9. The system of claim 4 wherein the limited operating mode BIOS causes a memory controller to configure less system memory than is configured for the full operating mode, wherein the lesser amount of system memory supports operation of an application program used to restore compliance with subscription terms for pay-per-use operation of the computing device.
10. The system of claim 9 wherein the limited mode of operation is capable of executing logic to restore the state of the computer to use the normal-function BIOS to allow full-function operation, including the first boot path instructions.
Description
CROSS REFERENCE TO RELATED APPLICATION

The present invention claims priority to U.S. provisional patent application Ser. No. 60/749,114, filed Dec. 9, 2005, which is hereby incorporated by reference.

BACKGROUND

Some computing devices such as mobile telephones are sold or leased on a prepaid/subscription basis, wherein a computing device herein is considered any device having a processor capable of executing instructions. In the future, more sophisticated computing devices, including general purpose personal computer systems, will be sold or leased on a prepaid/subscription basis. Attempts to modify such computer systems to avoid or reduce payment or will certainly be attempted.

As can be readily appreciated, software by itself is not a particularly reliable way to ensure that a computing device has not been modified to avoid or reduce payment. This is because programmers can change and/or patch the operating system code, install devices drivers and services, update components and so forth. For example, if software performed the payment status check, a malicious programmer (hacker) can patch a prepaid/subscription computer system to never check for payment status, or alternatively, to intercept the results of such a status check and convert a “not-paid” return status to a “paid” status.

As a result, various hardware-based ways to make a computer system or other computing device resilient to such modifications are being developed. For example, hardware can evaluate whether and when some certain set of code is executing, and act directly on the result. Defeating such hardware-based solutions would require physical actions such as making physical changes to the motherboard (e.g., cutting a power line to a chip), replacing a hardware chip or set of chips, and so forth. This can be made even more difficult through the use of glue and/or special packaging that make it harder to remove and replace a chip, and/or by requiring special communication (e.g., a heartbeat) with a chip that ensures it is still present.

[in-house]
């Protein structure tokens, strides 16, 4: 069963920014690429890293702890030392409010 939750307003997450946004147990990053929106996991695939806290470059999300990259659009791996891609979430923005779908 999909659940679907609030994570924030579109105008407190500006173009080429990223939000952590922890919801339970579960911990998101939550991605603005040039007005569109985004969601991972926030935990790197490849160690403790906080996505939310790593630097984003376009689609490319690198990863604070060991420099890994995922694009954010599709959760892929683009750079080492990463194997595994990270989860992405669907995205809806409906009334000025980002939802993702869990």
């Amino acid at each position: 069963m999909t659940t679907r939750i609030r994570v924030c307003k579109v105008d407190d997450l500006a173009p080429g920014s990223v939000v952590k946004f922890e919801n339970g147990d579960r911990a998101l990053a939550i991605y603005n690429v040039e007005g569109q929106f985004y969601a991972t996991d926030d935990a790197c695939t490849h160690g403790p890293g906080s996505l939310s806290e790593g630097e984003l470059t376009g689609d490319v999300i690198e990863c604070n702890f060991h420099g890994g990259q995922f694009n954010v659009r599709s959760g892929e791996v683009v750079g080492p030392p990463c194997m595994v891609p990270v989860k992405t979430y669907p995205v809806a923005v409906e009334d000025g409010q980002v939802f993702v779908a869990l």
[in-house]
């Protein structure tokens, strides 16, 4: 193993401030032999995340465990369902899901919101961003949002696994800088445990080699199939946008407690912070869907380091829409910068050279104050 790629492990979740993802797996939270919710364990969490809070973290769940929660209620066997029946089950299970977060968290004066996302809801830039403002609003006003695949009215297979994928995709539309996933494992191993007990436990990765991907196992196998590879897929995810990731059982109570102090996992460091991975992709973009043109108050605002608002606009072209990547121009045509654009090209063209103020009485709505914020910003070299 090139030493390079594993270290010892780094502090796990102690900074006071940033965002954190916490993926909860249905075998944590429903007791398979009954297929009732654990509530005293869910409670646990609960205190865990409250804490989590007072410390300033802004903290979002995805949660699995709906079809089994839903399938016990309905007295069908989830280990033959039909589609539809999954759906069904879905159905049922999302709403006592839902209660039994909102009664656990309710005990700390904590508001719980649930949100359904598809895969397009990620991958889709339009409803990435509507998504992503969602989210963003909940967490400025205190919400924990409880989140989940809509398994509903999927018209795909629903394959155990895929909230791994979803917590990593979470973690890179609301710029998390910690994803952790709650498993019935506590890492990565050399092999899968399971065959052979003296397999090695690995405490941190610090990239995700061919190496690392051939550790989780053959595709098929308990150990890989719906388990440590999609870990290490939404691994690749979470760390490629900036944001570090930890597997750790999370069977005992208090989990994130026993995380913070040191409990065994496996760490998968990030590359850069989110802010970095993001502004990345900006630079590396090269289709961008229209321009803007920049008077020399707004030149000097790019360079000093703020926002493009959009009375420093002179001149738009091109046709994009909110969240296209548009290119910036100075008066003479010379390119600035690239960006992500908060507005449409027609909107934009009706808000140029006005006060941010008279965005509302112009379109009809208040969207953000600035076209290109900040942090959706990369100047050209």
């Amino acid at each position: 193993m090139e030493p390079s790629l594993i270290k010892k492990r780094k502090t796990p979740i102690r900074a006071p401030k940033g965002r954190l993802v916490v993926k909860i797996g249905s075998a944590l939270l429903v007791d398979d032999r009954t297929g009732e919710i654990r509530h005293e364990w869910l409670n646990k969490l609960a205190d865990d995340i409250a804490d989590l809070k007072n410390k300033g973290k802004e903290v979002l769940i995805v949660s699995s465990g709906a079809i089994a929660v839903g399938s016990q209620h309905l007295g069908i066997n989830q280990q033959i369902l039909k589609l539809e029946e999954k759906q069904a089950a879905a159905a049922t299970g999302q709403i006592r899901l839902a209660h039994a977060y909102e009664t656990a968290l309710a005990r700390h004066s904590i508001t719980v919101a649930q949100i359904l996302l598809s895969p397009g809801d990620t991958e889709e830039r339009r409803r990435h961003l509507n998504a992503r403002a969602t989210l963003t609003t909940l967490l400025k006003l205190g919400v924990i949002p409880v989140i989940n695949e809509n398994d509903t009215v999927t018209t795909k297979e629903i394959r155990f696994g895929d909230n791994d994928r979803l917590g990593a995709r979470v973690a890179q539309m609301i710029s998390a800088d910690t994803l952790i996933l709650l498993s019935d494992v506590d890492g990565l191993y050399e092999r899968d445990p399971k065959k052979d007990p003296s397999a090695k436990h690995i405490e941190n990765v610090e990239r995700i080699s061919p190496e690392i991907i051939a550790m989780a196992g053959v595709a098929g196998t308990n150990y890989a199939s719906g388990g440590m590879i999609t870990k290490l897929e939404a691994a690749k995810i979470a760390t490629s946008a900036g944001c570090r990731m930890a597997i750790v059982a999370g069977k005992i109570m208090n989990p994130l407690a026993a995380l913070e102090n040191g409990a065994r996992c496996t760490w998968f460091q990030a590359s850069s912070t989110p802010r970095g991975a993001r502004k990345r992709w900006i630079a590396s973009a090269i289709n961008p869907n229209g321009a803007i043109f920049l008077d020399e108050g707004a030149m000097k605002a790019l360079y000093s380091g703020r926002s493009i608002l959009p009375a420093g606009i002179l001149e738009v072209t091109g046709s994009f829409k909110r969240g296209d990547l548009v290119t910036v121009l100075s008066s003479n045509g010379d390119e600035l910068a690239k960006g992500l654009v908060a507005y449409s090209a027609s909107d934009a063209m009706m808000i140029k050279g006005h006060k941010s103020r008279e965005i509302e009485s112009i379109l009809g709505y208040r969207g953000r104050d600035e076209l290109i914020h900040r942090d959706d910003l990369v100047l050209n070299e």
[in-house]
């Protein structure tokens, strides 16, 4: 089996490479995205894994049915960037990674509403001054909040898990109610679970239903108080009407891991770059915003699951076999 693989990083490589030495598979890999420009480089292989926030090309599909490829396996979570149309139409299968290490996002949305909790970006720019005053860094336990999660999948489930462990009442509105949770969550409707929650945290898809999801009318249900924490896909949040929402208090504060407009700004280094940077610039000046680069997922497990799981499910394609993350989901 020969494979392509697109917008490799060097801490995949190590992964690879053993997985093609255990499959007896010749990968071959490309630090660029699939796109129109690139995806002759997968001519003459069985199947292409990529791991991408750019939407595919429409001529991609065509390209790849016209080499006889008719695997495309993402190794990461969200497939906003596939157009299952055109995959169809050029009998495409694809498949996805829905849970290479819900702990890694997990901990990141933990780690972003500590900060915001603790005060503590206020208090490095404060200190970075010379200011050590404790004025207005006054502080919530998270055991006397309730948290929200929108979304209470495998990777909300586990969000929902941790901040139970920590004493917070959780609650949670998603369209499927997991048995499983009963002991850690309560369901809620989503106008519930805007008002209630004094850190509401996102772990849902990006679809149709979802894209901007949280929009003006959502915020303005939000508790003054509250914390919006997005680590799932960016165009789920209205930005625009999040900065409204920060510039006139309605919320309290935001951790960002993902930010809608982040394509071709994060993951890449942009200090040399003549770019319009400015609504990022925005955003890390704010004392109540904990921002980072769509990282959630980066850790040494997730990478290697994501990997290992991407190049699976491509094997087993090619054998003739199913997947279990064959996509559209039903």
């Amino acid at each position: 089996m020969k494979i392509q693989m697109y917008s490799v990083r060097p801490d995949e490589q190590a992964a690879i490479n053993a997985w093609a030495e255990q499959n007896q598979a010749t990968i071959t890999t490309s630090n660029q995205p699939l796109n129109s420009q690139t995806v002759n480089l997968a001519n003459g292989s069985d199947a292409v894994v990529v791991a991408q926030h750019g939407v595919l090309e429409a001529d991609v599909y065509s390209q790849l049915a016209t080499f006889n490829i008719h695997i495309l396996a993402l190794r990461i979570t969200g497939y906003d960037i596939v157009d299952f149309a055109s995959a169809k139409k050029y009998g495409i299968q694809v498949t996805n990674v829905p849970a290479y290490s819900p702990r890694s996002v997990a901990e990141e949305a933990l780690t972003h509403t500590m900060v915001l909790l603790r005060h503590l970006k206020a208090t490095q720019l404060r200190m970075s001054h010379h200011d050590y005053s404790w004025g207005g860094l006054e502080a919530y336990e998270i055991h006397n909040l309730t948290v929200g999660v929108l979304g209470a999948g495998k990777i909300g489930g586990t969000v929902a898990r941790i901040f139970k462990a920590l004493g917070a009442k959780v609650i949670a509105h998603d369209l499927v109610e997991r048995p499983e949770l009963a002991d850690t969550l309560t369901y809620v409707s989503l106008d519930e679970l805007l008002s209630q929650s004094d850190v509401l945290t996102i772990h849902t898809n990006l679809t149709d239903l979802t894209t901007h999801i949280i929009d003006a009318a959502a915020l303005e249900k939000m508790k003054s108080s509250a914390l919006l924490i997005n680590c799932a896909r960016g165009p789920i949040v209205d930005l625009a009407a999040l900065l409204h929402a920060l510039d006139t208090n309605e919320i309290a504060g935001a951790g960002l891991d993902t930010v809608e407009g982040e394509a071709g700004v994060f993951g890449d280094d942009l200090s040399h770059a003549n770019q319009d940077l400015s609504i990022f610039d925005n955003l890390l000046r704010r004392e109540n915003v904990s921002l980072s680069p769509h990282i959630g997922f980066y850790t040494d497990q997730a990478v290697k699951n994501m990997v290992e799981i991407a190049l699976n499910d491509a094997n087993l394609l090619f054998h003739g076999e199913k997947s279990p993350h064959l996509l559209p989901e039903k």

Assuming that a computer system or other device may be made resistant to tampering, at least to the extent that doing so is not cost effective, another concern is what to do with respect to enforcement when an adverse issue such as unpaid status or tampering is detected. One solution would be to render the computing device completely unable to operate. However, this drastic solution has a major drawback in that such a computing device cannot be used at all, which means it cannot be used to renew an inadvertently-lapsed subscription for example. As such, enforcement that in some way limits the computer system's functionality is generally more desirable than totally disabling a system.

However, such an enforcement solution itself cannot be something that is easy to tamper with. Otherwise the enforcement solution that causes some adverse effect following the detection of a problem could be bypassed or modified to leave the computer system fully functional.

SUMMARY

This Summary is provided to introduce a selection of representative concepts in a simplified form that are further described below in the Detailed Description. This Summary is not intended to identify key features or essential features of the claimed subject matter, nor is it intended to be used in any way that would limit the scope of the claimed subject matter.

Briefly, various aspects of the subject matter described herein are directed towards detecting when a computing device is not operating in a correct operating state, for example, if a payment is overdue on a leased computer. Upon detection, the computing device is configured such that a subsequent reboot of the computing device boots the computing device into a limited mode of operation. The rebooting may be forced.

In an example implementation, a metering mechanism evaluates the state of the computing device, and when an incorrect state (e.g., with respect to policy) is detected, configures the computing device for operation in the limited mode. In this example implementation, the computing device is set to boot via a boot path corresponding to the limited mode of operation (e.g., one BIOS or booting code) instead of a boot path corresponding to a normal mode of operation (e.g., a different BIOS or other booting code). A BIOS/booting code selector switches to the limited BIOS/booting code on the next reboot, whereby the computing device is restricted to the limited mode of operation (regardless of subsequent reboots) until the correct state (e.g., with respect to the policy) is restored.